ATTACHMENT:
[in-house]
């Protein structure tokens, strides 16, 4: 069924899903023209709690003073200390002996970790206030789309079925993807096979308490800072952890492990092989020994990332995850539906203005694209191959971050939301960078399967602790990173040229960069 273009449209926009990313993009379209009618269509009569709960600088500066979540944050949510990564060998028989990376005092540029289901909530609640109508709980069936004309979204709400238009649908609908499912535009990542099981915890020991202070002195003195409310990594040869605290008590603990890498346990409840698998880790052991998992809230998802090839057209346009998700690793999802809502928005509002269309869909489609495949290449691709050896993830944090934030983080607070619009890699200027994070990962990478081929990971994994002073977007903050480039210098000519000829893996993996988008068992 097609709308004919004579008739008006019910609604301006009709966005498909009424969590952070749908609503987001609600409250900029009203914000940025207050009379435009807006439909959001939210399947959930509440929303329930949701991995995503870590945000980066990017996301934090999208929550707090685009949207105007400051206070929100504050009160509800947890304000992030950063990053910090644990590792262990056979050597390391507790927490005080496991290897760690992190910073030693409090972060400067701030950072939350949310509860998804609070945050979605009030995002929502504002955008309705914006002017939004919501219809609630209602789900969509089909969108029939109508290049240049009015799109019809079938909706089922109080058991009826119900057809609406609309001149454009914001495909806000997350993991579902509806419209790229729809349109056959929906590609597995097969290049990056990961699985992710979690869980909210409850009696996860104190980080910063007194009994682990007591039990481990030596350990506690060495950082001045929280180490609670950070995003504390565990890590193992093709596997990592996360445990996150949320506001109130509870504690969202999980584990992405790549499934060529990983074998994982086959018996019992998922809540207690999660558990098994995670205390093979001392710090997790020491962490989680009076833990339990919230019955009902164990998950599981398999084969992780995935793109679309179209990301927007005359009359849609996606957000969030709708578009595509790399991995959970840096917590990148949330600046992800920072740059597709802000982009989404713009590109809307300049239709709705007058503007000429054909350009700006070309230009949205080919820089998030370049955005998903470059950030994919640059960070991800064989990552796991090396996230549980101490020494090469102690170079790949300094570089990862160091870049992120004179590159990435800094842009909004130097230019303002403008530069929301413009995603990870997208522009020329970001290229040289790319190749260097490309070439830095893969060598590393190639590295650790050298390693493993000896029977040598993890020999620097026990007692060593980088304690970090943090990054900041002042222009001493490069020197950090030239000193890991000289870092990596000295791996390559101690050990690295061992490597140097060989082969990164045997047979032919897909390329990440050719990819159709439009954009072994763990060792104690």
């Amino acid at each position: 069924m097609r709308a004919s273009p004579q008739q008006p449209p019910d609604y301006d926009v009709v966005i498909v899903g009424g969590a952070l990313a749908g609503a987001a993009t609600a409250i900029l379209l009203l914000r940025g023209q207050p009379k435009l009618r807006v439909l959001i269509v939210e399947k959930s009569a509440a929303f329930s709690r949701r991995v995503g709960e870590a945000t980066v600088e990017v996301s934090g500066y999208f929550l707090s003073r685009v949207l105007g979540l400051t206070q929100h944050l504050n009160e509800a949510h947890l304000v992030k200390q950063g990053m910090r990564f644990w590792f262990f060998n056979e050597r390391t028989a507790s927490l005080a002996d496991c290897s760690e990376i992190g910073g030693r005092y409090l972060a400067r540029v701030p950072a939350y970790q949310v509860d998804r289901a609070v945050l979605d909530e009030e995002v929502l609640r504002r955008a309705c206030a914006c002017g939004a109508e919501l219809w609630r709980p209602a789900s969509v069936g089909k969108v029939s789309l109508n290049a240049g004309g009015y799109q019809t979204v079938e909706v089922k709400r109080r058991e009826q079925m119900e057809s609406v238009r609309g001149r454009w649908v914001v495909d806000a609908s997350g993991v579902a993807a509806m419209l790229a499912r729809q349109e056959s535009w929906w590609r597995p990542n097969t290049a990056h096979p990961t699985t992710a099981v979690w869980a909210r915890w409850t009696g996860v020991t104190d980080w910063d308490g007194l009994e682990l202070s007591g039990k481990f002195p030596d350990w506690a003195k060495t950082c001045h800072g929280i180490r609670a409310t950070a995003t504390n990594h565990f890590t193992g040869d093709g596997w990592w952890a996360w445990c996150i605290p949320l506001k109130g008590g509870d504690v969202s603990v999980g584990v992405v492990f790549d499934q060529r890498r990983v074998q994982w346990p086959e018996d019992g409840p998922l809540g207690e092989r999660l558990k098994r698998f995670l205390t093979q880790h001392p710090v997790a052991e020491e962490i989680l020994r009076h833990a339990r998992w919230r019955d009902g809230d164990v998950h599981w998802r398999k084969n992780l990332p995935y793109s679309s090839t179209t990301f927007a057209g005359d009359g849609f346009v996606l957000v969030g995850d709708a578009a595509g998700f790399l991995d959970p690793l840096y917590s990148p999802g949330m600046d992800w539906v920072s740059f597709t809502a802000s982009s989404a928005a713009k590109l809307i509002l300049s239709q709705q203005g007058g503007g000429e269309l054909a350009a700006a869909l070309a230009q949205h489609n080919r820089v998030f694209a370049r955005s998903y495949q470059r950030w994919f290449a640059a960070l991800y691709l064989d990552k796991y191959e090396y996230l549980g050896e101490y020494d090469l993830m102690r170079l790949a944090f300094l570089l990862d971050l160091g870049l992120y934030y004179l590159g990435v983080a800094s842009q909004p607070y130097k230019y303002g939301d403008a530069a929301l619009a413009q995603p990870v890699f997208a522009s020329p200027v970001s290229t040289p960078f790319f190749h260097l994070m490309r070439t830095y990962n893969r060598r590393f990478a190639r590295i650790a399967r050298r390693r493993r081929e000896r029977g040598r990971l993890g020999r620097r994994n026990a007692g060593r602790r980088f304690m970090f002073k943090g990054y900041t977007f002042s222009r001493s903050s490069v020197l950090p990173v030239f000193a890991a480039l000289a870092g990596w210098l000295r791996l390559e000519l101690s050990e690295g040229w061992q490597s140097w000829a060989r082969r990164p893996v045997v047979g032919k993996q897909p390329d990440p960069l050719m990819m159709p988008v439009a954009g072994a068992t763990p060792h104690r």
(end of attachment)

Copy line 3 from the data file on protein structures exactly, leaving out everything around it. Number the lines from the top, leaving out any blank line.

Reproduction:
């Amino acid at each position: 069924m097609r709308a004919s273009p004579q008739q008006p449209p019910d609604y301006d926009v009709v966005i498909v899903g009424g969590a952070l990313a749908g609503a987001a993009t609600a409250i900029l379209l009203l914000r940025g023209q207050p009379k435009l009618r807006v439909l959001i269509v939210e399947k959930s009569a509440a929303f329930s709690r949701r991995v995503g709960e870590a945000t980066v600088e990017v996301s934090g500066y999208f929550l707090s003073r685009v949207l105007g979540l400051t206070q929100h944050l504050n009160e509800a949510h947890l304000v992030k200390q950063g990053m910090r990564f644990w590792f262990f060998n056979e050597r390391t028989a507790s927490l005080a002996d496991c290897s760690e990376i992190g910073g030693r005092y409090l972060a400067r540029v701030p950072a939350y970790q949310v509860d998804r289901a609070v945050l979605d909530e009030e995002v929502l609640r504002r955008a309705c206030a914006c002017g939004a109508e919501l219809w609630r709980p209602a789900s969509v069936g089909k969108v029939s789309l109508n290049a240049g004309g009015y799109q019809t979204v079938e909706v089922k709400r109080r058991e009826q079925m119900e057809s609406v238009r609309g001149r454009w649908v914001v495909d806000a609908s997350g993991v579902a993807a509806m419209l790229a499912r729809q349109e056959s535009w929906w590609r597995p990542n097969t290049a990056h096979p990961t699985t992710a099981v979690w869980a909210r915890w409850t009696g996860v020991t104190d980080w910063d308490g007194l009994e682990l202070s007591g039990k481990f002195p030596d350990w506690a003195k060495t950082c001045h800072g929280i180490r609670a409310t950070a995003t504390n990594h565990f890590t193992g040869d093709g596997w990592w952890a996360w445990c996150i605290p949320l506001k109130g008590g509870d504690v969202s603990v999980g584990v992405v492990f790549d499934q060529r890498r990983v074998q994982w346990p086959e018996d019992g409840p998922l809540g207690e092989r999660l558990k098994r698998f995670l205390t093979q880790h001392p710090v997790a052991e020491e962490i989680l020994r009076h833990a339990r998992w919230r019955d009902g809230d164990v998950h599981w998802r398999k084969n992780l990332p995935y793109s679309s090839t179209t990301f927007a057209g005359d009359g849609f346009v996606l957000v969030g995850d709708a578009a595509g998700f790399l991995d959970p690793l840096y917590s990148p999802g949330m600046d992800w539906v920072s740059f597709t809502a802000s982009s989404a928005a713009k590109l809307i509002l300049s239709q709705q203005g007058g503007g000429e269309l054909a350009a700006a869909l070309a230009q949205h489609n080919r820089v998030f694209a370049r955005s998903y495949q470059r950030w994919f290449a640059a960070l991800y691709l064989d990552k796991y191959e090396y996230l549980g050896e101490y020494d090469l993830m102690r170079l790949a944090f300094l570089l990862d971050l160091g870049l992120y934030y004179l590159g990435v983080a800094s842009q909004p607070y130097k230019y303002g939301d403008a530069a929301l619009a413009q995603p990870v890699f997208a522009s020329p200027v970001s290229t040289p960078f790319f190749h260097l994070m490309r070439t830095y990962n893969r060598r590393f990478a190639r590295i650790a399967r050298r390693r493993r081929e000896r029977g040598r990971l993890g020999r620097r994994n026990a007692g060593r602790r980088f304690m970090f002073k943090g990054y900041t977007f002042s222009r001493s903050s490069v020197l950090p990173v030239f000193a890991a480039l000289a870092g990596w210098l000295r791996l390559e000519l101690s050990e690295g040229w061992q490597s140097w000829a060989r082969r990164p893996v045997v047979g032919k993996q897909p390329d990440p960069l050719m990819m159709p988008v439009a954009g072994a068992t763990p060792h104690r």